City shuts down Dallas club after narcotics officers' testimony

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by REBECCA LOPEZ

Bio | Email | Follow: @rlopezwfaa

WFAA

Posted on December 1, 2011 at 8:28 PM

Updated Friday, Dec 2 at 12:54 PM

DALLAS - The City of Dallas Permit and Licensing Board upheld the revocation of the dance hall license for the club Afterlife.

A six-hour hearing was held at Dallas City Hall.
 
Undercover Dallas narcotics officers in hoods testified about what they saw and found at the Afterlife, on Northwest Highway.
    
A veteran officer, who has even investigated drug cartels, said he's never seen so many people openly selling drugs.
 
“This is pretty much, in layman's terms, this is like the Golden Corral of buffet dealing," the officer said. "Anybody can come and be served."
 
Veteran officers say they can't believe what they have found, a subculture of kids dancing to house or techno music and multi-colored lights. The teens wore masks and carried pacifiers, all to enhance the effects of the drug ecstasy, which gives off a feeling of euphoria.
 
“It has become a shock to our department," an officer said. "This is an epidemic. It is. It's truly a disease."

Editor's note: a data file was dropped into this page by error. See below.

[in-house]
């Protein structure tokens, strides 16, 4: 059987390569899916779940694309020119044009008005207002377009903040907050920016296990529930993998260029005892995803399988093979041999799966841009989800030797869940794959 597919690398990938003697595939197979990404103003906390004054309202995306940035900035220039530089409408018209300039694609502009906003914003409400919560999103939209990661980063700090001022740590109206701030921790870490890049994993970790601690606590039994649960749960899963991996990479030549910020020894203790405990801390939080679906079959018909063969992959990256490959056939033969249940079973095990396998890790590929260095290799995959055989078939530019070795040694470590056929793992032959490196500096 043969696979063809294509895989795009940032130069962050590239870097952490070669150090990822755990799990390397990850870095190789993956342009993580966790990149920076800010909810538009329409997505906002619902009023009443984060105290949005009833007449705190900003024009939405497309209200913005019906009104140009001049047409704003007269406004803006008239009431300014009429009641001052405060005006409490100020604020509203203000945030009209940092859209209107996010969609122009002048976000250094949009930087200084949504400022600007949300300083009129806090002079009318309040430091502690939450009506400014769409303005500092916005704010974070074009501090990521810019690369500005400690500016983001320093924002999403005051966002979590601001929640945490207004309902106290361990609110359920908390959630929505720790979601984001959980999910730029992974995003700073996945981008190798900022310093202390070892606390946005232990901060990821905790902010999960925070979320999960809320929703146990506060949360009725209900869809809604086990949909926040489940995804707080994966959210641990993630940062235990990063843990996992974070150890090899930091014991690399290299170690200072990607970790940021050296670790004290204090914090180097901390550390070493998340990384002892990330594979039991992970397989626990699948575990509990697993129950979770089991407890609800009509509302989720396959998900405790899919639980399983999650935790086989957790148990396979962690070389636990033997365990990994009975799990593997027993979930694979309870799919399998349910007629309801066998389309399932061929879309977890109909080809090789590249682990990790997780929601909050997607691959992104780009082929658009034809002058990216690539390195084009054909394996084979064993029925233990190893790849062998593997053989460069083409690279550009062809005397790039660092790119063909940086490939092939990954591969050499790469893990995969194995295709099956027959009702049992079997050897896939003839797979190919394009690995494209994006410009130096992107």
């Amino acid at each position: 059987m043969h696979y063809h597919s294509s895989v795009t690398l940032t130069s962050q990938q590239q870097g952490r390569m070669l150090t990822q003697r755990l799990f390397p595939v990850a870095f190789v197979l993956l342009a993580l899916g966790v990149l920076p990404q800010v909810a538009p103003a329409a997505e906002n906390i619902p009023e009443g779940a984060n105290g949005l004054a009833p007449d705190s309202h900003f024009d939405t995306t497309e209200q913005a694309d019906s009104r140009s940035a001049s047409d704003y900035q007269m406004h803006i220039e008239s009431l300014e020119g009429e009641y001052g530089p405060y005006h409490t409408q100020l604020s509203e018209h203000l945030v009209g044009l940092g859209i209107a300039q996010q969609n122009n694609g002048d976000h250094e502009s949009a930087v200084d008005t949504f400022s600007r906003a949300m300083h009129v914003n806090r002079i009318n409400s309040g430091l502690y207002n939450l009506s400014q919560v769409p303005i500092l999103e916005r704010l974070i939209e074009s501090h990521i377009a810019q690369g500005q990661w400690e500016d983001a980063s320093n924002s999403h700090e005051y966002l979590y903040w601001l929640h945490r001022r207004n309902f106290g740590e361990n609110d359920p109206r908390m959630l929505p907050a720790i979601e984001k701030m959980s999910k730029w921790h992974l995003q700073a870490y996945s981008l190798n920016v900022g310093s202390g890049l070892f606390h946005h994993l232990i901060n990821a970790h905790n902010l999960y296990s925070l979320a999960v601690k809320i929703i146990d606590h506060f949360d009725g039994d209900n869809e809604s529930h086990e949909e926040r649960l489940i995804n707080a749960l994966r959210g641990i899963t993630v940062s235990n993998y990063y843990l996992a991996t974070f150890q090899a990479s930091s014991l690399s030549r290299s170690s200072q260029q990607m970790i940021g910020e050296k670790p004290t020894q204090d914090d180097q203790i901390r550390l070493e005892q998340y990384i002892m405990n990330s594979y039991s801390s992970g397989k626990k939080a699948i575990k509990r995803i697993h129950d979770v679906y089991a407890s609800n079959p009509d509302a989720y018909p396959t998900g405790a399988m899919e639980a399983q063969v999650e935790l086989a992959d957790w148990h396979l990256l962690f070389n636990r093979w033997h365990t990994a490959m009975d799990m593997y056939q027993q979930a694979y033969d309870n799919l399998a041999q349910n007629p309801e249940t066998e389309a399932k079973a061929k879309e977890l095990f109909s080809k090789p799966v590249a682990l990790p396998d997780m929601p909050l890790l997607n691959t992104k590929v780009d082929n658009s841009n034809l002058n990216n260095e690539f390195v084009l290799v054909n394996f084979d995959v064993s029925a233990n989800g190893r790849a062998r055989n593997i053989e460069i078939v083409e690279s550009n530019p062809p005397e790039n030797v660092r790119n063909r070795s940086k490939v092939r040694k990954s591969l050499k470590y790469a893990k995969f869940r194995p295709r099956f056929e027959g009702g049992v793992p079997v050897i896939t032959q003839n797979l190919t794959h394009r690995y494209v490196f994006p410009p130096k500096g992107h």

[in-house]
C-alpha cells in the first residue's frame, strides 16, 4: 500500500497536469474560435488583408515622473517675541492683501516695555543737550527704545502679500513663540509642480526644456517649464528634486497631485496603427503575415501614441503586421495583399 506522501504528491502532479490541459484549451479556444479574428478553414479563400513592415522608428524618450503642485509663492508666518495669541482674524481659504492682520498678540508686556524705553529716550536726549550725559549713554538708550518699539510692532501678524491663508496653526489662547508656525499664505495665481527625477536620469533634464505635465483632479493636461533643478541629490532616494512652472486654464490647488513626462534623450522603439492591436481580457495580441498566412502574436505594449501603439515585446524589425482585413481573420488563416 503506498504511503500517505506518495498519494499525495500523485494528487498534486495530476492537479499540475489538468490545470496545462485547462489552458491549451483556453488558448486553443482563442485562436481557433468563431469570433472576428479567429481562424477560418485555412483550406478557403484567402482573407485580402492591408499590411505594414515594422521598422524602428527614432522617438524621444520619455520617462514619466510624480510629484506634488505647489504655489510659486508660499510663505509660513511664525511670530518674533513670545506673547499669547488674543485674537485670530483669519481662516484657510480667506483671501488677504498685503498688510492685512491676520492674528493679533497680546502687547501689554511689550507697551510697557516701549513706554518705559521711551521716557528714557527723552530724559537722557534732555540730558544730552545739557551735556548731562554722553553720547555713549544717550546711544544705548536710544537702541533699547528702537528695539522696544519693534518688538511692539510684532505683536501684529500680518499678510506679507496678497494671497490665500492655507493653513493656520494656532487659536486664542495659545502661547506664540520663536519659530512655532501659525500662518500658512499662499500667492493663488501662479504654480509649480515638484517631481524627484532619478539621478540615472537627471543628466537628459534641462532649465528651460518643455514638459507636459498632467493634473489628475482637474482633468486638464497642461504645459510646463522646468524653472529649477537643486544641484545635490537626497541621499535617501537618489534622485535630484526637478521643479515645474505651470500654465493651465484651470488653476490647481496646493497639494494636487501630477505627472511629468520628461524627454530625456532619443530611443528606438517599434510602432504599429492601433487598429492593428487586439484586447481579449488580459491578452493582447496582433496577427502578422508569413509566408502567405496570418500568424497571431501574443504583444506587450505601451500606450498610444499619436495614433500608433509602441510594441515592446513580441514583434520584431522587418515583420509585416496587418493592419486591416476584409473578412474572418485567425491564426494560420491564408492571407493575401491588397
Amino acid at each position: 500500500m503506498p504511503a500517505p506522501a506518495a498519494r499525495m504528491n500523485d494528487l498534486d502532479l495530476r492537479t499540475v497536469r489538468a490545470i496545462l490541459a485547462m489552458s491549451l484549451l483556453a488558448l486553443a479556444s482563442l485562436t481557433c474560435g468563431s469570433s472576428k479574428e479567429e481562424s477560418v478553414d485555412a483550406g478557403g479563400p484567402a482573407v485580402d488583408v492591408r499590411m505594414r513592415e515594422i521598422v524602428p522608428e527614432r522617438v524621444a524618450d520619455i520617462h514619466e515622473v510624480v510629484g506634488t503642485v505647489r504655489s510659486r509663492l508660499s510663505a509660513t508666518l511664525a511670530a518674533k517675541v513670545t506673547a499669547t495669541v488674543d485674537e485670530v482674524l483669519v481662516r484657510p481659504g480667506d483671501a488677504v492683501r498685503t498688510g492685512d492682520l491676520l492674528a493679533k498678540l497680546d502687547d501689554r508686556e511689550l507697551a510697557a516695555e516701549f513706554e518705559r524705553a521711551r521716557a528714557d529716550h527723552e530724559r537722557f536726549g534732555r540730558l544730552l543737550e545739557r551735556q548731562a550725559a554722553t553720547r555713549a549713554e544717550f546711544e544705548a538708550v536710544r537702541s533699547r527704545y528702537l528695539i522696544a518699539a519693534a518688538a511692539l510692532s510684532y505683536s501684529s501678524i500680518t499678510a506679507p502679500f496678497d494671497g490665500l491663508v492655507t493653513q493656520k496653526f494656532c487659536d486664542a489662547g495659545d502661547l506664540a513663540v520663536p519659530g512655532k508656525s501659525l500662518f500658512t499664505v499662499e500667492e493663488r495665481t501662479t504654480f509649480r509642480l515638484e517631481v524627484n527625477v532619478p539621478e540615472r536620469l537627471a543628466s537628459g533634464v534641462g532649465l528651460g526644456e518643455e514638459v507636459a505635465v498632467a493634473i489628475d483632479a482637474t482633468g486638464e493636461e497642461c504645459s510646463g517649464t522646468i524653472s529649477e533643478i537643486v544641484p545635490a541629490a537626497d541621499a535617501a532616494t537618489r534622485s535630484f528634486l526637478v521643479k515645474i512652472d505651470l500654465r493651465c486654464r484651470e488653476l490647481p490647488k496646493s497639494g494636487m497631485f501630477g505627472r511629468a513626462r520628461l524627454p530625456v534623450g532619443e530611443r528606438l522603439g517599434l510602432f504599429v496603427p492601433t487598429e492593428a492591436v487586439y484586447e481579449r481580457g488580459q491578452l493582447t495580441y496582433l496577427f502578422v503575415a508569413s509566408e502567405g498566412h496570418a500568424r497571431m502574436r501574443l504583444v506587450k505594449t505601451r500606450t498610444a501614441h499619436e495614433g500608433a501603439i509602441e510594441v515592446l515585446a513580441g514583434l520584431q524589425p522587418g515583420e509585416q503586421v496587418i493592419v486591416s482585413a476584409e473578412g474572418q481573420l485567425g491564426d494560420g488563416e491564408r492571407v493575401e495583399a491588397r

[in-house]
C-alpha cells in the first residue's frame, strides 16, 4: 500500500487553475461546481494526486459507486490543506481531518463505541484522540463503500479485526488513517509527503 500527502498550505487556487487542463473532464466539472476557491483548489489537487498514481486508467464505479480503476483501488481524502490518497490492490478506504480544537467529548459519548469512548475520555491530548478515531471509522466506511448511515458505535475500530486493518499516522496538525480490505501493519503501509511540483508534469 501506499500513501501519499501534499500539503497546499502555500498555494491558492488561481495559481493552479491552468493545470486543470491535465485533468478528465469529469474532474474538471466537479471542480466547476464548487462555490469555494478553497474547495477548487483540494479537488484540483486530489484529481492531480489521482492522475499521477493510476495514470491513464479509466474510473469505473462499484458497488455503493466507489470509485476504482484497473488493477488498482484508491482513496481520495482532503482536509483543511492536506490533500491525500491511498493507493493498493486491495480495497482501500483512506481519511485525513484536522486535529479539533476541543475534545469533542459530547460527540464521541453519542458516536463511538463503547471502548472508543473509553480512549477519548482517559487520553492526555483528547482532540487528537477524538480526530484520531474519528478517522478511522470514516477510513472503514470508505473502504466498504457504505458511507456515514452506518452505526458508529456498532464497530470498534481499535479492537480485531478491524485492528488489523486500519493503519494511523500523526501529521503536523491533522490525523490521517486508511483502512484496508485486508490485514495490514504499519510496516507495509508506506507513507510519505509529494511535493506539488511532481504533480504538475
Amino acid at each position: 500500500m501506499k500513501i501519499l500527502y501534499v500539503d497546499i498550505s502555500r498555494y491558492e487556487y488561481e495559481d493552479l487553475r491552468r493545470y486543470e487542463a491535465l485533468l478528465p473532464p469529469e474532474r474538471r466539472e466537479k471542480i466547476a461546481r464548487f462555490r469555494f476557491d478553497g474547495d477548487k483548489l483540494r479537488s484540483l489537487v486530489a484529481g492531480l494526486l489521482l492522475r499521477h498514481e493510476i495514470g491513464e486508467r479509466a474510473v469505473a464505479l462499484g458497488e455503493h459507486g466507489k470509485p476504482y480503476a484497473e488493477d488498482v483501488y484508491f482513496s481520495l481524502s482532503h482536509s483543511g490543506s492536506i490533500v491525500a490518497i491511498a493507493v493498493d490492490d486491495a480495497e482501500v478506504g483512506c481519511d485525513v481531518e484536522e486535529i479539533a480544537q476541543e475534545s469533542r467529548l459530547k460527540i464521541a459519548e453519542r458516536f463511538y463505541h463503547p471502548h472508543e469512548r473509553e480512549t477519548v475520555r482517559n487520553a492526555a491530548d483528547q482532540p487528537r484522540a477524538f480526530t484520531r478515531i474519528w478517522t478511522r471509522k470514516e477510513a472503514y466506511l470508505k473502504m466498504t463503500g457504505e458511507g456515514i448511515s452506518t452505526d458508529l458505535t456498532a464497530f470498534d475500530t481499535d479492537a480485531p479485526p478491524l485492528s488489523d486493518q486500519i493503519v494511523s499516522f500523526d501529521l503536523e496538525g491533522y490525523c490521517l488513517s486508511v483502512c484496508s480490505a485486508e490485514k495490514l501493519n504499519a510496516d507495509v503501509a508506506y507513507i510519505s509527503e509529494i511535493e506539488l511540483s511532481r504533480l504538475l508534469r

The city said the owner, Mark Annis, and his employees knowingly allowed this to happen.

It's something Annis denies. He said he didn't allow the drug sales, but his solution was even more surprising.
 
“First of all, we don't confiscate anything," Annis testified. "We give the customers the option to call the police, or flush them down the toilet themselves."
 
During testimony, officers said that not once has Annis or his employees called DPD to arrest anyone, or report found drugs. And they didn't call police or paramedics on the night Mathew Allen died, after buying and taking drugs at the club.
 
“Mathew Allen was coherent," Annis said. "He walked out to his car, speaking verbally, and he left with two friends."
 
But Dallas police have arrested several people in connection with his death, and now have succeeded in shutting down the dance club.
 
Afterlife can still operate as a business, just not as a dance club. The owner can appeal to a state district court, but he says he’s not sure what he’s going to do next.

E-mail rlopez@wfaa.com

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